A Role Of Stereotypes And Restrictions in Invisible Man Book
I Have a Dream About Racism
The American society that the narrator lived in in the novel The Invisible Man was modeled after the real society in America during the 1920’s. It was a society plagued with racism, one in which no man was who he could be because of the judgement of others. The white man seemed to reign supreme; his word was law. They were the ones with the money and power, leaving everyone else to fend for themselves. It was a society in which the people had to bend to others thoughts and feelings to get by. The nameless narrator felt it all; the racism and the pressure to go by other names to fit in, but the invisible man responds to all of these negative characterizations by owning them.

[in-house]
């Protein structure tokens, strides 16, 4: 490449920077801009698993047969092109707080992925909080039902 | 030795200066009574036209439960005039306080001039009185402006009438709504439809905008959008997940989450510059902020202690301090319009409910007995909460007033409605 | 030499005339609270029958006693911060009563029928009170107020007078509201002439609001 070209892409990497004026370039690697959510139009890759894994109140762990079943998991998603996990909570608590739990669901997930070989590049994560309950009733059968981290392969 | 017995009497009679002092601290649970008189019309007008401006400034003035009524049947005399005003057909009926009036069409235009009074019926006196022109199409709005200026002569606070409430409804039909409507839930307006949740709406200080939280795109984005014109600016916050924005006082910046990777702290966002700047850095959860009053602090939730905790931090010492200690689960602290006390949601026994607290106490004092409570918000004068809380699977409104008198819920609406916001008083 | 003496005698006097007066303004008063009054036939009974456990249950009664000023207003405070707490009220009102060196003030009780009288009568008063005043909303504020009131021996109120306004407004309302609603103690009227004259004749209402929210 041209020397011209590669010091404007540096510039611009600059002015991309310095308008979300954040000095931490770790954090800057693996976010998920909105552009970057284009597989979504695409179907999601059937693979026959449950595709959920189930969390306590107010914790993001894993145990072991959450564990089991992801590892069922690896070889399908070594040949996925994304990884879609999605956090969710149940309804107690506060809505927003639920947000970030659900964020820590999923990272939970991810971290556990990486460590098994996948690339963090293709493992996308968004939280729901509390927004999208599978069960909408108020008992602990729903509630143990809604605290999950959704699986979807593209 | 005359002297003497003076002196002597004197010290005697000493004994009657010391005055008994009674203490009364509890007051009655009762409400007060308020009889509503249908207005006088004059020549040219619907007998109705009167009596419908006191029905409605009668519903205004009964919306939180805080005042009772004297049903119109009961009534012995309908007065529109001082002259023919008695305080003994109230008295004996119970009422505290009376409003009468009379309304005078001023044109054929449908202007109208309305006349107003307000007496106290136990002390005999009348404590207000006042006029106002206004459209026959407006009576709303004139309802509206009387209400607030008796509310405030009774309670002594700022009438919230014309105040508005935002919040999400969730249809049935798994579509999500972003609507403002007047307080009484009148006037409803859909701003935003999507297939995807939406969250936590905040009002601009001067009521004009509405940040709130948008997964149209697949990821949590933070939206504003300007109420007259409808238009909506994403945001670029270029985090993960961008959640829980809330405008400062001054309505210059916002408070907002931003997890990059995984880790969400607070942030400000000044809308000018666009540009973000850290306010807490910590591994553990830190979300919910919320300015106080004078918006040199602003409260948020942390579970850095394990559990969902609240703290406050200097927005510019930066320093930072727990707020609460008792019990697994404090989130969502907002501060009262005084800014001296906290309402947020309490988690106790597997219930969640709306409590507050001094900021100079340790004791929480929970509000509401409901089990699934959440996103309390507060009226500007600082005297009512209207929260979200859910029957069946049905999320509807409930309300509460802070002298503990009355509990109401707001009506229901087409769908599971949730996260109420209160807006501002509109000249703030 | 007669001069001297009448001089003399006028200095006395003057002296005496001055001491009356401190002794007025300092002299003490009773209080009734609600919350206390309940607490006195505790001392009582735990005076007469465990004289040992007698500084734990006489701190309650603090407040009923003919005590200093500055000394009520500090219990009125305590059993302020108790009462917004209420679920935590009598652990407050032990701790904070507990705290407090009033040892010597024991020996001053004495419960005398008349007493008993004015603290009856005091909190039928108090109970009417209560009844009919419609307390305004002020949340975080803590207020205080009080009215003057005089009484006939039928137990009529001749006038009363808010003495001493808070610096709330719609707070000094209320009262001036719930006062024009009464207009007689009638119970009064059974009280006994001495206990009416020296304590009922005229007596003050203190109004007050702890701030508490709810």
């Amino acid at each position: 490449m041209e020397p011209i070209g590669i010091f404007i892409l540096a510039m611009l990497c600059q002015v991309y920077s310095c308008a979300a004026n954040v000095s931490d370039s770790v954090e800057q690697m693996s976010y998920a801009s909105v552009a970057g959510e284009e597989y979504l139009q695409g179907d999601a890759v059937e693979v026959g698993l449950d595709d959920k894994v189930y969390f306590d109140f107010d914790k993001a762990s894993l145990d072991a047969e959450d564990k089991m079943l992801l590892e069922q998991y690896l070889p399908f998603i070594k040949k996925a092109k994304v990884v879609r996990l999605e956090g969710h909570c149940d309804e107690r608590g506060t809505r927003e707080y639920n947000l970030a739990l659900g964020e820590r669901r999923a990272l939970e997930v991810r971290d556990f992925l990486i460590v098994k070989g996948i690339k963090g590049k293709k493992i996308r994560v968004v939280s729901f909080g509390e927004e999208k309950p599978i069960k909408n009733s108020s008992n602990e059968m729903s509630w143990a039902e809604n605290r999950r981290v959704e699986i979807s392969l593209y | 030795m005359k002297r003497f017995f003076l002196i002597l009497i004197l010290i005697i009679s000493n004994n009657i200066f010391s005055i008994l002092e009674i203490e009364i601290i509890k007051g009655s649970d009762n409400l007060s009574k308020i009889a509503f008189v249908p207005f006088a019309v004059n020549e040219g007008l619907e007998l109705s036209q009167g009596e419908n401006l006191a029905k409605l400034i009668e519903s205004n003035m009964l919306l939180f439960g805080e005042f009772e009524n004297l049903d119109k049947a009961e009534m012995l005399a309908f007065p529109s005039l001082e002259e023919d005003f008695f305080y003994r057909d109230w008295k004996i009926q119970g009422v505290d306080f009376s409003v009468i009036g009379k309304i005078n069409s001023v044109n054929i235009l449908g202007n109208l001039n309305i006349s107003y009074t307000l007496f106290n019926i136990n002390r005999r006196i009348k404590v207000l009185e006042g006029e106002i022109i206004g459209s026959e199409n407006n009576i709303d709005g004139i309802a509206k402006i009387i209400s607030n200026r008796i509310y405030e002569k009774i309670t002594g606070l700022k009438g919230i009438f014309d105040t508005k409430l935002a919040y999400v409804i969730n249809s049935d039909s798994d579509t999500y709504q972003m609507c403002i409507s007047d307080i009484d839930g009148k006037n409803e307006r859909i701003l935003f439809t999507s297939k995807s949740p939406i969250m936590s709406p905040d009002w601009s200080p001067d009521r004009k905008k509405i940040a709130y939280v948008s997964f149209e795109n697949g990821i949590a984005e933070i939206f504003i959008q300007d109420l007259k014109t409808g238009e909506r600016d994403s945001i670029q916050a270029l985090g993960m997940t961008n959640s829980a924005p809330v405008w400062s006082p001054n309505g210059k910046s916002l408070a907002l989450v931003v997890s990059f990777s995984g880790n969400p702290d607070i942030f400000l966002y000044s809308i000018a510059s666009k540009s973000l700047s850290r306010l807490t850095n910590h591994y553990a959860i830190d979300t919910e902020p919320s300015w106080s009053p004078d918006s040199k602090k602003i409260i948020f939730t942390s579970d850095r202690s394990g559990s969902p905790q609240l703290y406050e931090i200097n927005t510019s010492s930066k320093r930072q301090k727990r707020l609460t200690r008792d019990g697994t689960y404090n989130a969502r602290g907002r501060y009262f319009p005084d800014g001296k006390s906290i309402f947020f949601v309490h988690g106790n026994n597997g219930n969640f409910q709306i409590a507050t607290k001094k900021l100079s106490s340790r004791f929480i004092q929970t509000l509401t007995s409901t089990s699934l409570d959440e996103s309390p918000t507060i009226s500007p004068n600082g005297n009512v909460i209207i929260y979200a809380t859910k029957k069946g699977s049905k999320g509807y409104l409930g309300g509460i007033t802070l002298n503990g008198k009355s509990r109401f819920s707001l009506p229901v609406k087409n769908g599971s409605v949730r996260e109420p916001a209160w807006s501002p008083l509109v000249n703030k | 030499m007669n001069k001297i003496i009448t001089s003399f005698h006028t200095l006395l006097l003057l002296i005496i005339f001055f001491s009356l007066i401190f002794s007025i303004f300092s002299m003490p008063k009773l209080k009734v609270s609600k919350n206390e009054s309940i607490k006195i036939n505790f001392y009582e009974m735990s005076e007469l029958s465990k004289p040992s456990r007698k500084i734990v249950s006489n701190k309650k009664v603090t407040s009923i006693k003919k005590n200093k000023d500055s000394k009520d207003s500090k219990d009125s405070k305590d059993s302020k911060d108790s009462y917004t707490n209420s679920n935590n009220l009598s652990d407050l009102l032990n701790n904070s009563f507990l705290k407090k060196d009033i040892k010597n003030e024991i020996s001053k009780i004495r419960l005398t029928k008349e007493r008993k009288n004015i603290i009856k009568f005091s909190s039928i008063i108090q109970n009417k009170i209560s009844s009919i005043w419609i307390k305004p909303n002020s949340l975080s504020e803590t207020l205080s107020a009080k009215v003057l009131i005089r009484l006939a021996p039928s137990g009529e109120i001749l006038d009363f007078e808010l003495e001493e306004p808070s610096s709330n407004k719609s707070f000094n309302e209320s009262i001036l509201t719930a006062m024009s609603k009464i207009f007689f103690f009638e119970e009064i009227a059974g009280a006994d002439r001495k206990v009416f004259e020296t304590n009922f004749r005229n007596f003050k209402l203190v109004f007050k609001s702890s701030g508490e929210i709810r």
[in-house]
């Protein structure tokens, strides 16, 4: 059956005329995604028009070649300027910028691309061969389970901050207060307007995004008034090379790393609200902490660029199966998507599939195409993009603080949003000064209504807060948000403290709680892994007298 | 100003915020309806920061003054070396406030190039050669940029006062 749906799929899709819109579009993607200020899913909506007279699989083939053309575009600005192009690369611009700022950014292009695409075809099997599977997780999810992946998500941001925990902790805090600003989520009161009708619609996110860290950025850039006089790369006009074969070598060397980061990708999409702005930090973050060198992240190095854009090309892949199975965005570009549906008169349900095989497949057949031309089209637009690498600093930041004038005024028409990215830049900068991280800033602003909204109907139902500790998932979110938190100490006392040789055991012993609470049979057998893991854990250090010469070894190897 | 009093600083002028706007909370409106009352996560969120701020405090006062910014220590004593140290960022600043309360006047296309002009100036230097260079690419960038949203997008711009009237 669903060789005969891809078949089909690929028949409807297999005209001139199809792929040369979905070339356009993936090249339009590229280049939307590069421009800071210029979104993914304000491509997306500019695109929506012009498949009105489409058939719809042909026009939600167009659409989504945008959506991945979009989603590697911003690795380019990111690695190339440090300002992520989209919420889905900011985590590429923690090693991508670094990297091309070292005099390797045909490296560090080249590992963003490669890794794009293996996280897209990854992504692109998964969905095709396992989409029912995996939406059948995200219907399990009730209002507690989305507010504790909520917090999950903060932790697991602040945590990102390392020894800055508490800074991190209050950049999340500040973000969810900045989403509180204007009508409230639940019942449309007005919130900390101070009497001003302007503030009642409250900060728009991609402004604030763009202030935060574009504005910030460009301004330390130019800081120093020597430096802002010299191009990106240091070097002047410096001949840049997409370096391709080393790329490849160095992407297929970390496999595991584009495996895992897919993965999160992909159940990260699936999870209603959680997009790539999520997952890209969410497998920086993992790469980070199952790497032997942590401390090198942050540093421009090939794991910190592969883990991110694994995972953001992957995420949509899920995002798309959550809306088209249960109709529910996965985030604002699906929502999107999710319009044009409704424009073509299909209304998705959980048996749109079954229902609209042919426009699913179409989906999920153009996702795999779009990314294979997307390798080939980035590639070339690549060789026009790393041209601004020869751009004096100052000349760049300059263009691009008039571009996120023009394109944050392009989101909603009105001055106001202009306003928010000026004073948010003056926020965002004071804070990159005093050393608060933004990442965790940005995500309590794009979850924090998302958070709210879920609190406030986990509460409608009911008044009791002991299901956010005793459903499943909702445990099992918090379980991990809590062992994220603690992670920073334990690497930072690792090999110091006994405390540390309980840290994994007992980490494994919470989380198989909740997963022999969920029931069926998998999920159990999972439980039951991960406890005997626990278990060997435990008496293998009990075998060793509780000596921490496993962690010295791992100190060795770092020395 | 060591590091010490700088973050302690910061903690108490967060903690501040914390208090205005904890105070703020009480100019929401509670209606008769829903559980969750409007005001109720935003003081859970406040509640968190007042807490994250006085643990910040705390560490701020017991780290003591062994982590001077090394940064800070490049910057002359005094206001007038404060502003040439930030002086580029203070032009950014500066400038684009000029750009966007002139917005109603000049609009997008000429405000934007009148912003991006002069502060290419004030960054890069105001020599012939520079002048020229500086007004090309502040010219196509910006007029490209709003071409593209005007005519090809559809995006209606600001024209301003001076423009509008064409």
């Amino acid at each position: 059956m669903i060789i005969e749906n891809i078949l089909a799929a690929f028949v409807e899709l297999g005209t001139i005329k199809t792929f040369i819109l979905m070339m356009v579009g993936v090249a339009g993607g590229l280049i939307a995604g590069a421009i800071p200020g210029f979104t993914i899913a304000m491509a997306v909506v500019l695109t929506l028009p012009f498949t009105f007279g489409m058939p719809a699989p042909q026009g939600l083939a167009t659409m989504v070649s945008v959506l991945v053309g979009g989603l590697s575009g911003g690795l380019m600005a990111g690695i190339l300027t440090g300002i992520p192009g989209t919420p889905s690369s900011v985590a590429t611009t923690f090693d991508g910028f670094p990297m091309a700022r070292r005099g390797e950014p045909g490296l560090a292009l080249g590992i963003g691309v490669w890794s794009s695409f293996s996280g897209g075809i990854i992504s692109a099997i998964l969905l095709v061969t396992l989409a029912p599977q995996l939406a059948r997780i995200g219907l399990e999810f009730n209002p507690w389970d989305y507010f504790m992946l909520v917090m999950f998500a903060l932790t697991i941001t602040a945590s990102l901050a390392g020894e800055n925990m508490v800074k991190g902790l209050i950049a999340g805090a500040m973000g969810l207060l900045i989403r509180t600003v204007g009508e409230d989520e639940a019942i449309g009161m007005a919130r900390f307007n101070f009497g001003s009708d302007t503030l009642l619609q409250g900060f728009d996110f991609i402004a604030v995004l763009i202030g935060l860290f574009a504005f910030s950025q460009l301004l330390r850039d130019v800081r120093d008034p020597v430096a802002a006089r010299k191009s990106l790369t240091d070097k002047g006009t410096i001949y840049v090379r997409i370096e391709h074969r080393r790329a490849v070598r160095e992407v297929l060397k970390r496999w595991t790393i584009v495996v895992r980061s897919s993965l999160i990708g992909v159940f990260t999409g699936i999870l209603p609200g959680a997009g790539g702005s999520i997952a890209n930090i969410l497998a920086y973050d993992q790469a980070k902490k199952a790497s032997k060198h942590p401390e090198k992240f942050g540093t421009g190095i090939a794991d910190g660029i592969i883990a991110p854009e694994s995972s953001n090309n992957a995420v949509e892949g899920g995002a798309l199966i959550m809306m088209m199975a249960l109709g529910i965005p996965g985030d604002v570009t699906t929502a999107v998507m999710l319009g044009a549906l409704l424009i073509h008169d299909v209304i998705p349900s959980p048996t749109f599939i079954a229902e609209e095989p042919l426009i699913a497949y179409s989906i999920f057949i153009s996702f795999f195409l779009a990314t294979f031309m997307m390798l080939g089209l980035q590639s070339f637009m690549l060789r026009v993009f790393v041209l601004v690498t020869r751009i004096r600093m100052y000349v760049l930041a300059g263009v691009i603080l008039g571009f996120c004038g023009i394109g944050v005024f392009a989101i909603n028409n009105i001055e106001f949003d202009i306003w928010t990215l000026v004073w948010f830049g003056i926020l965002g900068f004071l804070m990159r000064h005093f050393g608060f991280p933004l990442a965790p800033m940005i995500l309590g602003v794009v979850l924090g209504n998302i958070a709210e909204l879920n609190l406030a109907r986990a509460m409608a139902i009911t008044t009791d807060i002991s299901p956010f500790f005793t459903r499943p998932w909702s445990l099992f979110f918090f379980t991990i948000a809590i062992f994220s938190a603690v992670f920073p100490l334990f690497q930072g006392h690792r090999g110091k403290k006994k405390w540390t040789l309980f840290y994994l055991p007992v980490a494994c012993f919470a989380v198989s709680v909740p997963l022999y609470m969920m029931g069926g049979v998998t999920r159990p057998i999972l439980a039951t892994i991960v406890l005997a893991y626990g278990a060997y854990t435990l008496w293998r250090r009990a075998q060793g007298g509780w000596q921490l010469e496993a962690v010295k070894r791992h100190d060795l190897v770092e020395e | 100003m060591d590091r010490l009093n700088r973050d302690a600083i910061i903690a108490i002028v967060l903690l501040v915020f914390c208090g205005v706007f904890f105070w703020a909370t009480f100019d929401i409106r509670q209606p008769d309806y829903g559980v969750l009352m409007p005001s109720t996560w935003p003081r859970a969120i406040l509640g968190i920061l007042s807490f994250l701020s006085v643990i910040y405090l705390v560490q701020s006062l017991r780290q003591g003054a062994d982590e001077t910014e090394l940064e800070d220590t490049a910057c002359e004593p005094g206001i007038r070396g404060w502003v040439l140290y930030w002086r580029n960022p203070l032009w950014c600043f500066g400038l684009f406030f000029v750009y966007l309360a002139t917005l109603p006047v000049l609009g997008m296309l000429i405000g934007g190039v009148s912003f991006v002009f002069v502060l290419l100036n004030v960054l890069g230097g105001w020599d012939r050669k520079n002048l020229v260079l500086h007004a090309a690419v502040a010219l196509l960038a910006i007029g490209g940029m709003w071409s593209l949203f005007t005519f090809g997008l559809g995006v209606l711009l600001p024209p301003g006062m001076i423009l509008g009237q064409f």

The narrator begins his journey by talking of his grandfather, a man who grew up a slave. He felt the full weight of racism as he grew up, and knew that the War may have freed his people, but it did nothing to quench the hatred towards those people that are different. The white man continued to discriminate against blacks. The Civil War actually seemed to make the discrimination worse. The society had no rules to protect the freed slaves, only rules that protected slaves, so now, the white men could do whatever they wanted to blacks. It made racism easier, and the grandfather knew it. Some black people, such as the narrator and his father, decided to play along with what the white men wanted. For example, on his death bed, the narrator’s grandfather said “Son, after I’m gone I want you to keep up the good fight… I want you to overcome ’em with yeses, undermine ’em with grins, agree ’em to death and destruction…” (Ellison, 13). They became puppets, used and abused, but shouldered the pain for rewards. For this, they were rewarded, with being treated as a source of amusement and receiving scholarships and money. The narrator was given money for allowing a group of white men to watch him essentially be torture. Then, he was given a satchel and scholarship for telling his African American brethren to be like the whites. To submit and be loyal, to not put up a fight, for if they would do that, they could be like him: successful. The only standards this society had were the racist standards that the white men put in place, regardless of what a black individual though of himself. The black people that lived in that society had to either bend to the racism and shoulder the pain, or fight back. The narrator always shouldered it for the rewards, and always felt pain for it. This is shown when the narrator says “By kicking me into the dark, they’d made me see the possibility of achieving something greater and more important than I’d ever dreamed” (Ellison, 275). Although the narrator suffered at first when Dr. Bledsoe kicked him out of the college, he eventually reaped the benefits: he was in the dark initially, and then he saw the light, which happened to not be white, but instead was something great within himself.